It takes a village to raise a child?

Many might assume that this African saying is not relevant in modern parenting. The trend of competitive parenting and ‘mum shaming’ has prevented lots of parents from having realistic, positive discussions about some of the challenges of parenting. There can be a mismatch between how parents are wanting to parent and their parents, and tensions can occur.

The use of social media to share our parenting experiences has also led to a skewed idea of how we are all doing. A day out with tantrums, arguments and a lot of rain can still lead to a lovely smiley photo to post. Or the opposite is true and life is presented as only being manageable by loads of alcohol. Every family has their moments and we are all just trying to do our best.

So, how can the village help? Firstly, connecting with people. This can be the hardest bit. Sorting out childcare, getting diaries together, negotiating different interests etc etc etc. When babies are young nct groups and play groups can be a good way to meet other parents. This can become harder as children get older and you may have less contact with other parents. Join interest groups and have regular dinners with grandparents. I’m not saying that this is easy but the effort will be worthwhile.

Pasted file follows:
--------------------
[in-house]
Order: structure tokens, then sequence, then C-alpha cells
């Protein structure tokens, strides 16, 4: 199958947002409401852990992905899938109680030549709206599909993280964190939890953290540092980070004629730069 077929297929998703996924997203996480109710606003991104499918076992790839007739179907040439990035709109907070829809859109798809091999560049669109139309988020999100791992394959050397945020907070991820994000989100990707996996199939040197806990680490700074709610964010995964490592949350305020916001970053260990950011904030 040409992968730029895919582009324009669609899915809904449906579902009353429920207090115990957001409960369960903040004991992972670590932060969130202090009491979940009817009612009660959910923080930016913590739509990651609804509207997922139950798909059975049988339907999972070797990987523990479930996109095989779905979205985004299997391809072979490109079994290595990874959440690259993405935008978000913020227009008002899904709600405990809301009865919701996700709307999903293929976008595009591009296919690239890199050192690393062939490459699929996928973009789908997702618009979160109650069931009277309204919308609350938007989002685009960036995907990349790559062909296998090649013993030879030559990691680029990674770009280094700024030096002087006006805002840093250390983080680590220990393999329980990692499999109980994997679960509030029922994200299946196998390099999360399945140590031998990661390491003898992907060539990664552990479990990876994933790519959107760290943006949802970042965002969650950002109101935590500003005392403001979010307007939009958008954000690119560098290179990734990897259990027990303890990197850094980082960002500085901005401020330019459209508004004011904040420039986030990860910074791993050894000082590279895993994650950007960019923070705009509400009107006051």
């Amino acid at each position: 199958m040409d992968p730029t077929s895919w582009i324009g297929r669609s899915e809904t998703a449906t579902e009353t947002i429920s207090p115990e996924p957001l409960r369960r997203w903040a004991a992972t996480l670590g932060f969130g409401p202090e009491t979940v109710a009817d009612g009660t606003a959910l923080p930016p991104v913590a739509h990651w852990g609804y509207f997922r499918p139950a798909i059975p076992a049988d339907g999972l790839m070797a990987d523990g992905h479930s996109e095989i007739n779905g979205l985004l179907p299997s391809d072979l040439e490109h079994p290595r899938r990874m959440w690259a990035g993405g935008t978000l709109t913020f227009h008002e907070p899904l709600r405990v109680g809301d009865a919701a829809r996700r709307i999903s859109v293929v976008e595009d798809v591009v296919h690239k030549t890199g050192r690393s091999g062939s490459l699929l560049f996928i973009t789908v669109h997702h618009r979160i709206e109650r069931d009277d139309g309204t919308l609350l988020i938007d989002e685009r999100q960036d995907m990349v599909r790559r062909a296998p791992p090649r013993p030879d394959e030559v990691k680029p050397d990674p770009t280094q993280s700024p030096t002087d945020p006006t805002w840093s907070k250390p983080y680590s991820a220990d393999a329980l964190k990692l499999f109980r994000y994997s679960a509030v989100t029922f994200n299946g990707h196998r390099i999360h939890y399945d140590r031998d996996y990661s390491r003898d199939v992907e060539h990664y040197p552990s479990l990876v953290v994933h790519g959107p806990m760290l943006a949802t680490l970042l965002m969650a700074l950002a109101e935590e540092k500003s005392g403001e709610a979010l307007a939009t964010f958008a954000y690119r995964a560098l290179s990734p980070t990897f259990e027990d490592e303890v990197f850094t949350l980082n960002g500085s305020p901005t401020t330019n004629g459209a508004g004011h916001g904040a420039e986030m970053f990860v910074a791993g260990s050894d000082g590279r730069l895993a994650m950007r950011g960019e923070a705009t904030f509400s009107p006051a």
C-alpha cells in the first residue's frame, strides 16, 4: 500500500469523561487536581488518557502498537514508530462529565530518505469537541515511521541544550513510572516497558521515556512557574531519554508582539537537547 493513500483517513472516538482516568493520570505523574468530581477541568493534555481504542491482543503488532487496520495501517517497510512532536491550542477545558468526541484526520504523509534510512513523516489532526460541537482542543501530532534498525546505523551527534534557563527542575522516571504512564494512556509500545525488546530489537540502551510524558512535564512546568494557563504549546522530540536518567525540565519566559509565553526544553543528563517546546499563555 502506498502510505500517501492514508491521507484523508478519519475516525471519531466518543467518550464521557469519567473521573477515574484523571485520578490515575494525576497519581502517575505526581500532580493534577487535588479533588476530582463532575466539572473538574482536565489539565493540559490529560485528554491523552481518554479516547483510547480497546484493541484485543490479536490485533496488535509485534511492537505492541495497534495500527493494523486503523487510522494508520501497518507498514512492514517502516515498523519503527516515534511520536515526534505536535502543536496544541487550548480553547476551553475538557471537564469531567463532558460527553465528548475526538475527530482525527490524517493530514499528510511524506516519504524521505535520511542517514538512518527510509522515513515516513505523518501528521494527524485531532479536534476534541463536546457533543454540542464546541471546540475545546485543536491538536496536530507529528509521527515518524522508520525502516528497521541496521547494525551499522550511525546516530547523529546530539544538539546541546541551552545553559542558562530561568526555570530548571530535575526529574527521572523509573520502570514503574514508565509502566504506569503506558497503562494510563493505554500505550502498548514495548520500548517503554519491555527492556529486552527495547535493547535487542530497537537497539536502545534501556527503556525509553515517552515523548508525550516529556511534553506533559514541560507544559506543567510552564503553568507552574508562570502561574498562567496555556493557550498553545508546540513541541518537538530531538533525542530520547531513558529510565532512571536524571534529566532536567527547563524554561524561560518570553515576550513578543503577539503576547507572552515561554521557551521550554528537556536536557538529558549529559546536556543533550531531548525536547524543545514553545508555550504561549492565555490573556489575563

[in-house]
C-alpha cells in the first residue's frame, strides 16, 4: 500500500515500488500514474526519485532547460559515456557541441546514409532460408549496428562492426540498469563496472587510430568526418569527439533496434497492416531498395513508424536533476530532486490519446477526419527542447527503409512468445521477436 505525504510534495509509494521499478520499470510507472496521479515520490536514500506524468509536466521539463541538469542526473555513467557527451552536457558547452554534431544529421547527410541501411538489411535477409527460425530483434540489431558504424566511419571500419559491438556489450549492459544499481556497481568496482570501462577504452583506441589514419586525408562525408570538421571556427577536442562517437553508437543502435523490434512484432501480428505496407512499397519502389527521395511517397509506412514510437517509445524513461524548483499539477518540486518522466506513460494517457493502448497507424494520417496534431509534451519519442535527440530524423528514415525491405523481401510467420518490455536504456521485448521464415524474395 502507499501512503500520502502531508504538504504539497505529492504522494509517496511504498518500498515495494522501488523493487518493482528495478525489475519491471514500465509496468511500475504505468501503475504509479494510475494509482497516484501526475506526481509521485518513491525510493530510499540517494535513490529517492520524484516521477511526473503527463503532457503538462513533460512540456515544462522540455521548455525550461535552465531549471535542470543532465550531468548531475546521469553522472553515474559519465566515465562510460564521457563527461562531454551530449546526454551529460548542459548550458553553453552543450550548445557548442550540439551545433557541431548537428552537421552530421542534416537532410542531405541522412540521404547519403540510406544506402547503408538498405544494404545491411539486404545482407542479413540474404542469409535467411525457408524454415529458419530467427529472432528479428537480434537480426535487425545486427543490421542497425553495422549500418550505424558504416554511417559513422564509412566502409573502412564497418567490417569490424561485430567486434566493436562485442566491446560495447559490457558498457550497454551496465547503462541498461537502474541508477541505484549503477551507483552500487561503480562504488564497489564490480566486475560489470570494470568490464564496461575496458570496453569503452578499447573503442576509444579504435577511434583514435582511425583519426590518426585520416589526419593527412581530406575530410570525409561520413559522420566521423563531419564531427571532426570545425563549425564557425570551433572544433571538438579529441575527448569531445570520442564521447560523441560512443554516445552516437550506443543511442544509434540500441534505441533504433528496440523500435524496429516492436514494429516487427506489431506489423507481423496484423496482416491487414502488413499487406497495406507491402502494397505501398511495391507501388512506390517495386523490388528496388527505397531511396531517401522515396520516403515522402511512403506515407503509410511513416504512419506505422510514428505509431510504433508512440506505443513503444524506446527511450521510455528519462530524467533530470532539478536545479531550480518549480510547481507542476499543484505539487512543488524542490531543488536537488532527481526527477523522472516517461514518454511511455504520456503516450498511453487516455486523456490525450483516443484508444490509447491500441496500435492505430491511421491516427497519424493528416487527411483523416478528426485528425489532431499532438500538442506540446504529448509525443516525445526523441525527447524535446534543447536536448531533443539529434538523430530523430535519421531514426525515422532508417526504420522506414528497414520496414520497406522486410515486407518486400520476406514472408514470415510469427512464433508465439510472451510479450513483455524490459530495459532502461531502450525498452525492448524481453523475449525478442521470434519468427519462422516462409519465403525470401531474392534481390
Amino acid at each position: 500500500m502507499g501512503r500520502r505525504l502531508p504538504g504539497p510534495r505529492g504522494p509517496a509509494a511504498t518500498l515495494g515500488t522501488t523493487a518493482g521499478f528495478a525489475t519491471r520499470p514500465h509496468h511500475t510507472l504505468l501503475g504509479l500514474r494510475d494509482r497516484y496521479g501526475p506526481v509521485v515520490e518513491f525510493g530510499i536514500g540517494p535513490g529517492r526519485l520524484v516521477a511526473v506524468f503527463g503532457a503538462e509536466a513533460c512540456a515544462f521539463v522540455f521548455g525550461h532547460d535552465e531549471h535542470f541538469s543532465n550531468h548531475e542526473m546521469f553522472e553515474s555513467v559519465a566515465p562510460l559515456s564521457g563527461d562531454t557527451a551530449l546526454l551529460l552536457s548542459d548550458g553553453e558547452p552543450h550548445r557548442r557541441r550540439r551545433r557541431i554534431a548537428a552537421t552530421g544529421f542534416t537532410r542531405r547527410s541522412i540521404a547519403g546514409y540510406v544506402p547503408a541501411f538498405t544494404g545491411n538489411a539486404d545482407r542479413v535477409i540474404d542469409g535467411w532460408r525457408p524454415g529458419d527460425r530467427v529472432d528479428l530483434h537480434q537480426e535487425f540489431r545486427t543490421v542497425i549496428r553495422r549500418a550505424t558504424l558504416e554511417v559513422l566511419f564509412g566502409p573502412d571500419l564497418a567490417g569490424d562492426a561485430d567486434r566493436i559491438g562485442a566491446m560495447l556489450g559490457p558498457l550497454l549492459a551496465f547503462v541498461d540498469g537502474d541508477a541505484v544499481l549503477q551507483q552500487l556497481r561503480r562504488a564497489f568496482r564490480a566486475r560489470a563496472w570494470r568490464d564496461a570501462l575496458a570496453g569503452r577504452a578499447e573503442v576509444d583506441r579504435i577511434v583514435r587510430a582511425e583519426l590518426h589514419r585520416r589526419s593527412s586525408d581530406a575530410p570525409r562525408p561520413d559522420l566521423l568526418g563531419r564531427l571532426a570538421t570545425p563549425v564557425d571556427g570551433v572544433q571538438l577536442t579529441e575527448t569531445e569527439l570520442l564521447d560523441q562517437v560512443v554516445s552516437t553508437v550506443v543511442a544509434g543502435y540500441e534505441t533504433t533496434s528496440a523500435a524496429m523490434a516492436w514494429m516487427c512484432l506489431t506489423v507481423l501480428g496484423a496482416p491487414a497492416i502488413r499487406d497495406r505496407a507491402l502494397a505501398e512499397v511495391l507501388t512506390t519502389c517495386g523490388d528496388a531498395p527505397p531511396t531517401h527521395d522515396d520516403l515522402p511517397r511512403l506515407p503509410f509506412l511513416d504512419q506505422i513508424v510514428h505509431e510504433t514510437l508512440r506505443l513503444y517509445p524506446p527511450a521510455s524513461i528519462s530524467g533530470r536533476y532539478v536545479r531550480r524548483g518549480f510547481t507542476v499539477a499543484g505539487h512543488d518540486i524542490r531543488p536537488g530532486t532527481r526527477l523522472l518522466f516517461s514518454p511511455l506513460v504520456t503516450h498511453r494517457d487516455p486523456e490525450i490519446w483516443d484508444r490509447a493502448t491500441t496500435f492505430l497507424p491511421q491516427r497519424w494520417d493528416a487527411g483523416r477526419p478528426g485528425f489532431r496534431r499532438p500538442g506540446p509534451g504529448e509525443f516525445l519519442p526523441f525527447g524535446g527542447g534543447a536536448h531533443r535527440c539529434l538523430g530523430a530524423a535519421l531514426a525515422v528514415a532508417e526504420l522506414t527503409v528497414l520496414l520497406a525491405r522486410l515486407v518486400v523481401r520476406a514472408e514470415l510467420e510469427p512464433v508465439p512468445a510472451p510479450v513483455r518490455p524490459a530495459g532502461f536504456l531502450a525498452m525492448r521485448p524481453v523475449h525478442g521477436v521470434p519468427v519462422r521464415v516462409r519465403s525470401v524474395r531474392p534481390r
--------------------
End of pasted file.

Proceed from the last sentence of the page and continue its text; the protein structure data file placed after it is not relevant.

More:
You may find that you are in these groups but that conversations end up as competitive or judgemental. sharing some information on how you like to parent can be helpful for others to understand. You could send them some ‘interesting articles’ or links. Information shared in this way can then be good topics for discussion without anyone feeling that they are doing it wrong!

You can then model listening. You don’t need to give advice or comment but just listen and be supportive to the person sharing. Being listened to is really powerful and empowering. Too much advice can be judgemental and make people feel as everyone else has the answers that they don’t.

Hopefully by being there for each other and listening we can help parents to feel supported by their village. Parents who feel well supported then have greater resources to listen and manage their child’s emotional responses to the broken biscuit!

The Parents Time to Talk group is one place where you can find this village. It’s aim is to provide a space that is supportive for parents. Join us on a Thursday eve at Indulge 8-9pm or set up one of your own!

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